For the second time in five months and the third time in two years, Jamey Dubose was introduced as the new football coach.
The former Prattville, Florence and, for a few months, Charles Henderson coach was unveiled as the new man in charge of Central High’s program at a board meeting in the school’s auditorium Tuesday night.
He takes over for the departing Woodrow Lowe, whose contract was not renewed by the Phenix City school board, it was announced last week.
While the new coach’s recent travels may raise a few eyebrows, he and his wife Tracey immediately went to work assuring the Central community that he’s in it for the long haul.
“I hope to never leave again,” DuBose said. “That will be determined by wins and losses and getting the job done. I’m happy to be here. I was looking for an opportunity to get back in this area at a large-school job. There are only a few jobs I was really interested in taking, and Central has always been one of those jobs.”
There were three jobs, according to Tracey, that fit DuBose’s criteria of a large school ready to compete for state championships. Central was the only one close enough to family. When it came down to it, it was an opportunity he couldn’t pass up, despite having just accepted a position at Charles Henderson in January.
“I wanted to take (the job) right away, of course, but the timing was something I had to think about,” DuBose said. “In a great scenario, you want to be there in January and February, but it didn’t happen that way. As in life, they’re not always going to happen perfect. This wasn’t because I was looking for jobs. This job came to me. I saw an opportunity to go after it. The goals I still have as a coach can be reached at Central High School.”
Among those goals is, of course, winning a state championship, something DuBose said was at the forefront of his mind when he heard about the opening a week ago. He reached out to Central High principal Tommy Vickers because he saw similarities between the Central program and the one at Prattville he coached for eight years, four as an assistant and four as a head coach.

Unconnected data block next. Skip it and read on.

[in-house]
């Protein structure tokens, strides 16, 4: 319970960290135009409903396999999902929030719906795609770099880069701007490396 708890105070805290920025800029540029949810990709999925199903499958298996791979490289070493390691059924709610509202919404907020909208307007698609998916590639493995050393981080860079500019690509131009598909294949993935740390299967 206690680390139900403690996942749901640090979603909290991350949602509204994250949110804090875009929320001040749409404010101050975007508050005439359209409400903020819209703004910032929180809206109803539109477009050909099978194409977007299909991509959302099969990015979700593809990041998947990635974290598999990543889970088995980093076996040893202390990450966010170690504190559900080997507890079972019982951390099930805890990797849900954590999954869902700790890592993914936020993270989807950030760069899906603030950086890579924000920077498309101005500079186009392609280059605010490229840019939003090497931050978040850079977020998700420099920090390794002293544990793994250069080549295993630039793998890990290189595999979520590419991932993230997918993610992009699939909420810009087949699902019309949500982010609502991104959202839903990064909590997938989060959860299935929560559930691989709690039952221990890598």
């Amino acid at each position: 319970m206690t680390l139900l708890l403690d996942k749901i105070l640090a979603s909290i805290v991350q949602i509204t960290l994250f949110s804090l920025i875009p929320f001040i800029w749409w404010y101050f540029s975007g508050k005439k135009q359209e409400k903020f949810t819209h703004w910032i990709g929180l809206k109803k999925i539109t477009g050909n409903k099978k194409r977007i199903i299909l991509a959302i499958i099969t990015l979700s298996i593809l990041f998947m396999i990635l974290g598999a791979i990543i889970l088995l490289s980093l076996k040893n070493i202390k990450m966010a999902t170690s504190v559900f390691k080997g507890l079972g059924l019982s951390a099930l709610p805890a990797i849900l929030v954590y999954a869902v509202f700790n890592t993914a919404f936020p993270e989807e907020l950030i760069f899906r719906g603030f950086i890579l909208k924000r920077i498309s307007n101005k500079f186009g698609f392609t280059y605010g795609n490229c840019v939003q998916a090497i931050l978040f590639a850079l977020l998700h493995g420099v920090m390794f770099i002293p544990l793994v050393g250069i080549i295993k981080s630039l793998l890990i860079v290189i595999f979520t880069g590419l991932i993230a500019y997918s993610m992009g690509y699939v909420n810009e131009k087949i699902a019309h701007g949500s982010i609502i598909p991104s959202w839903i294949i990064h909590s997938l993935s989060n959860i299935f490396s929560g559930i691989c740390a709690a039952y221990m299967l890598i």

At Prattville, DuBose won two state championships as an assistant and two as a head coach. He took over for Bill Clark in 2008, leading a team coming off of 56 straight victories and back-to-back state titles to a 13-1 record and another championship. It lost in the title game in 2009, in the second round in 2010 and won another title in 2011.
Overall, he was 42-13 at Prattville with three losses coming via forfeit for AHSAA rules violations.
Central will play with Prattville in Class 7A, Region 2 for the next two seasons at least. In five meetings, the Red Devils have never beaten the Lions. The last time the two met, Prattville knocked Central from the 2011 playoffs in the semifinals.DuBose tried to build his own program at Florence High in 2012-13, rather than continuing the success of his predecessor, but was admittedly unhappy being away from family.
He took the Charles Henderson job to move closer to family, but couldn’t turn down an opportunity like Central.
Vickers said he wasn’t concerned about DuBose’s recent job-hopping because of how long he was at Prattville. He added, too, that Central has a history as a job coaches don’t want to leave.
“When people come here, they stay,” Vickers said. “They want to be here and win championships at this location.”
This is only the Red Devils’ fourth head coach in the past 41 years. Wayne Trawick coached from 1973-97, Ron Nelson from 98-2009 and Lowe from 2010-13.
DuBose said he intends to keep the coaching staff as it is with the exception of his defensive coordinator, L.C. Cole, who he brings with him from his short period at Charles Henderson.
Cole has a long resume, having spent time as an assistant coach at places like Wisconsin, Kansas State and Cincinnati. He was head coach at Tennessee State and Alabama State. He was the running backs coach at Toledo under Nick Saban in 1990. Most recently, he was head coach at Wilcox Central High (Ala.).
DuBose called him his right-hand man. Cole said that his experience at the next level, including his time playing at Nebraska, would help him lead his new team. He said he had no reservations about following DuBose after so quickly taking a job at Charles Henderson.
“I told him whatever he wanted to do, we’re tied at the hip,” he said. “I’m with (him) wherever (he goes).”
DuBose said that the terms of his contract would be $90,000 for one year, renewed annually.
He expects to have the kind of success that will earn that renewal.
“I’m not in a three-year building process,” he said. “I came here because I think the program has in it the talent to compete and compete early.”
He met with a portion of the players, those who were in town, before the announcement on Tuesday. He will work with his coaching staff to learn about individuals and figure out an approach for the coming months. The team will begin its weight training program on June 2.